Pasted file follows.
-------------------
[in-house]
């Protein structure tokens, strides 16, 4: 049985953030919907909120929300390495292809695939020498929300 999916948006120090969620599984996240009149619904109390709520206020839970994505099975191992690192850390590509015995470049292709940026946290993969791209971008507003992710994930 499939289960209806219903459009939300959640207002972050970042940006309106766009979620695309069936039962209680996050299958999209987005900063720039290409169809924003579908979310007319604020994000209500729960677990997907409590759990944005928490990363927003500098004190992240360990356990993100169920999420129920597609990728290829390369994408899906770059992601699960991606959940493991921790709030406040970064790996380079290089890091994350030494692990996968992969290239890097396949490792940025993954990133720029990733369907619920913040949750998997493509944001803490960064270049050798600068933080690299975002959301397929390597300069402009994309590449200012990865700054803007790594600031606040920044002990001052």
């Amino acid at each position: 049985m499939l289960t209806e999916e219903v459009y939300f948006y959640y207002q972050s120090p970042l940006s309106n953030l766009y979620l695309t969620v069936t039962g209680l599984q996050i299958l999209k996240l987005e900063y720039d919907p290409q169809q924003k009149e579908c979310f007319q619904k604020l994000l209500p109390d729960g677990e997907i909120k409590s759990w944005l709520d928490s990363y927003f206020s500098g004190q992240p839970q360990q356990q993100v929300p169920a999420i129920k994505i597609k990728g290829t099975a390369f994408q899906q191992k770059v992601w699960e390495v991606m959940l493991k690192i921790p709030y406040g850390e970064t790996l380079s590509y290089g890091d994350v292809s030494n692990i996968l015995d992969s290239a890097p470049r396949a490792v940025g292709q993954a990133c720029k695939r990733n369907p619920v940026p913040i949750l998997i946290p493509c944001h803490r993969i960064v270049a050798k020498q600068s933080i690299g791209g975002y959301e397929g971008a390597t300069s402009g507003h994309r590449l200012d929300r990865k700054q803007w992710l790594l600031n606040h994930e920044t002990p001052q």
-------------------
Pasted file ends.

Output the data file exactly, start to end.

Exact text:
[in-house]
């Protein structure tokens, strides 16, 4: 049985953030919907909120929300390495292809695939020498929300 999916948006120090969620599984996240009149619904109390709520206020839970994505099975191992690192850390590509015995470049292709940026946290993969791209971008507003992710994930 499939289960209806219903459009939300959640207002972050970042940006309106766009979620695309069936039962209680996050299958999209987005900063720039290409169809924003579908979310007319604020994000209500729960677990997907409590759990944005928490990363927003500098004190992240360990356990993100169920999420129920597609990728290829390369994408899906770059992601699960991606959940493991921790709030406040970064790996380079290089890091994350030494692990996968992969290239890097396949490792940025993954990133720029990733369907619920913040949750998997493509944001803490960064270049050798600068933080690299975002959301397929390597300069402009994309590449200012990865700054803007790594600031606040920044002990001052």
């Amino acid at each position: 049985m499939l289960t209806e999916e219903v459009y939300f948006y959640y207002q972050s120090p970042l940006s309106n953030l766009y979620l695309t969620v069936t039962g209680l599984q996050i299958l999209k996240l987005e900063y720039d919907p290409q169809q924003k009149e579908c979310f007319q619904k604020l994000l209500p109390d729960g677990e997907i909120k409590s759990w944005l709520d928490s990363y927003f206020s500098g004190q992240p839970q360990q356990q993100v929300p169920a999420i129920k994505i597609k990728g290829t099975a390369f994408q899906q191992k770059v992601w699960e390495v991606m959940l493991k690192i921790p709030y406040g850390e970064t790996l380079s590509y290089g890091d994350v292809s030494n692990i996968l015995d992969s290239a890097p470049r396949a490792v940025g292709q993954a990133c720029k695939r990733n369907p619920v940026p913040i949750l998997i946290p493509c944001h803490r993969i960064v270049a050798k020498q600068s933080i690299g791209g975002y959301e397929g971008a390597t300069s402009g507003h994309r590449l200012d929300r990865k700054q803007w992710l790594l600031n606040h994930e920044t002990p001052q």